Salesforce is announcing that it has appointed Adam Blitzer as the new CEO of Marketing Cloud.
Marketing Cloud is Salesforce's suite of digital marketing tools, built around the company's acquisition of ExactTarget back in 2013. That acquisition is what brought Blitzer to Salesforce — he co-founded marketing automation startup Pardot, which was acquired by ExactTarget the year before the Salesforce deal.
Blitzer recalled the insanity of going through the Pardot acquisition while also having a one-month-old baby: "I was traveling all the time ... but I had a great, built-in excuse that I was never going to go through one of these again. Ten seconds later, we sold ExactTarget to Salesforce."
Since then, Blitzer has overseen Salesforce's Sales Cloud and Service Cloud before taking over as Marketing Cloud CEO last month. (The previous Marketing Cloud CEO Bob Stutz is now at SAP.) Salesforce is making the official announcement today, ahead of its Dreamforce conference in a couple of weeks.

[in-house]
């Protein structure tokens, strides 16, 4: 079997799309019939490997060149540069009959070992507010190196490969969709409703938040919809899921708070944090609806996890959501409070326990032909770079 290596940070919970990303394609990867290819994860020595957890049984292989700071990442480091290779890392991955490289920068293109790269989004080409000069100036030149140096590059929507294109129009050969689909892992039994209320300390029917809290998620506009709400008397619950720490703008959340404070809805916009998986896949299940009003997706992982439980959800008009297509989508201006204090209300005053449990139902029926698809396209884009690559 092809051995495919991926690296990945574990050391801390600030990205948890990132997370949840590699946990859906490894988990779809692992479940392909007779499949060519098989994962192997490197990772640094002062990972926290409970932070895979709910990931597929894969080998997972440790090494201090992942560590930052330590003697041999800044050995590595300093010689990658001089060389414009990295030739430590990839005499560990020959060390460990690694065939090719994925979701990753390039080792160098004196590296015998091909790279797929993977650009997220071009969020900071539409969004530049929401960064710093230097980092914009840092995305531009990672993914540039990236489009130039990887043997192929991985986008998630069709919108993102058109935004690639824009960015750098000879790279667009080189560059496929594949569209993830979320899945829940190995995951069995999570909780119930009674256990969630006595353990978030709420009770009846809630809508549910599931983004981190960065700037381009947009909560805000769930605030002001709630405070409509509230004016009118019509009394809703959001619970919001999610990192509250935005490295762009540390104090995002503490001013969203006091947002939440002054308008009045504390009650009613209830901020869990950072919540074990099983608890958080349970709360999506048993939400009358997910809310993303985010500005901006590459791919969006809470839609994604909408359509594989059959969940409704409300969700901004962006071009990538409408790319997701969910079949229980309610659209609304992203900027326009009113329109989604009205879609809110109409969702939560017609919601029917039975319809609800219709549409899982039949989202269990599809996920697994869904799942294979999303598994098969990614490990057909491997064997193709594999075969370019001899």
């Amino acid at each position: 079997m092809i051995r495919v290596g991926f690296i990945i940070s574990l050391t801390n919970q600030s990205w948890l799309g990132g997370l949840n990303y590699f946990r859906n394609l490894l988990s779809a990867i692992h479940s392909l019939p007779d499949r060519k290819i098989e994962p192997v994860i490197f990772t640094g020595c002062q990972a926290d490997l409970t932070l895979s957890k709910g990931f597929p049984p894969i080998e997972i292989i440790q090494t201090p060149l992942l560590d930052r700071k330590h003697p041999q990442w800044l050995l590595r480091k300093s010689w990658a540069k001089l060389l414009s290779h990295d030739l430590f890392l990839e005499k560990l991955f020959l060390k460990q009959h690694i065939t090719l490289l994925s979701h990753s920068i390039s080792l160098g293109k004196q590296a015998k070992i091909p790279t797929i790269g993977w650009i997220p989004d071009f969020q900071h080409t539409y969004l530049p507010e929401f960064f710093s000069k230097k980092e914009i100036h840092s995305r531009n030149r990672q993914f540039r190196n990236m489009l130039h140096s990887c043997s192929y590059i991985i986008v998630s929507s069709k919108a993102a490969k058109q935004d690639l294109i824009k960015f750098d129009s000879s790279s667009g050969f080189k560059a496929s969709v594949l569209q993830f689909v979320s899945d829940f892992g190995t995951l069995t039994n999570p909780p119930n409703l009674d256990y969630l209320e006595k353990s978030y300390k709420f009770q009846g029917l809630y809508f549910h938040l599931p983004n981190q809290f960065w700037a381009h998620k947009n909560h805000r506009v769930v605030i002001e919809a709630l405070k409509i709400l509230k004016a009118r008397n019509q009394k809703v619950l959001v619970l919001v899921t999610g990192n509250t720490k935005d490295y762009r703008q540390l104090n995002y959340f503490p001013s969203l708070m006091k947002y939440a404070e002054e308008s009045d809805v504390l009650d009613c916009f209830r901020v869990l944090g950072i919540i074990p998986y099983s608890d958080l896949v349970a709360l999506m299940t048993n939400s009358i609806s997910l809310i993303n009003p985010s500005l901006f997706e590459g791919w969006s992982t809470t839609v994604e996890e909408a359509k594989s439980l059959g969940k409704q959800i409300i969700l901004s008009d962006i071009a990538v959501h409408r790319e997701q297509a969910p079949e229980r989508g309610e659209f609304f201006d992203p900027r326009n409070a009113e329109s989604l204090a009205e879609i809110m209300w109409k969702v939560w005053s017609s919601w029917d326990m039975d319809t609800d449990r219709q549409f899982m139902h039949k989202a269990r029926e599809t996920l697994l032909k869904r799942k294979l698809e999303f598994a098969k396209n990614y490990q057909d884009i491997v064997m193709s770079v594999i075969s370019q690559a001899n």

It sounds like Blitzer's immediate focus is the customer data platform that Salesforce plans to launch next year, designed to help marketers unify their customer data. He told me the CDP is a "key pillar" of the Marketing Cloud strategy, particularly in a fragmented landscape where a marketer is confronted with "7,000 logos."
He added, "We don’t have to do 7,000 things — we can be the hub of marketing for our customers," creating the "single source of truth" for customer data that's used across a variety of products.
Blitzer also said he sees an opportunity to grow the use of Salesforce's Einstein AI in digital marketing. And while the company's biggest strength has been in business-to-business marketing, Blitzer said he'll be working on "bringing that together with all our [consumer marketing]-focused solutions" — particularly since "many, many consumer goods companies have traditionally been B2B, sold through distributors" but are now facing competition from direct-to-consumer brands.
Asked whether he's looking to expand the Marketing Cloud through more acquisitions, Blitzer deflected, saying that's a question for the acquisitions team — his role is focused on "organic" growth of the products that Salesforce already owns.
"One of the things I love in taking over this role is the adoption of multiple products by customers," Blitzer said. "Probably in a distant past, it was see a nail, hit a nail — where they have an email marketing problem, I need an email marketing solution. Certainly, coming into this role, it's [now] about owning the customer experience."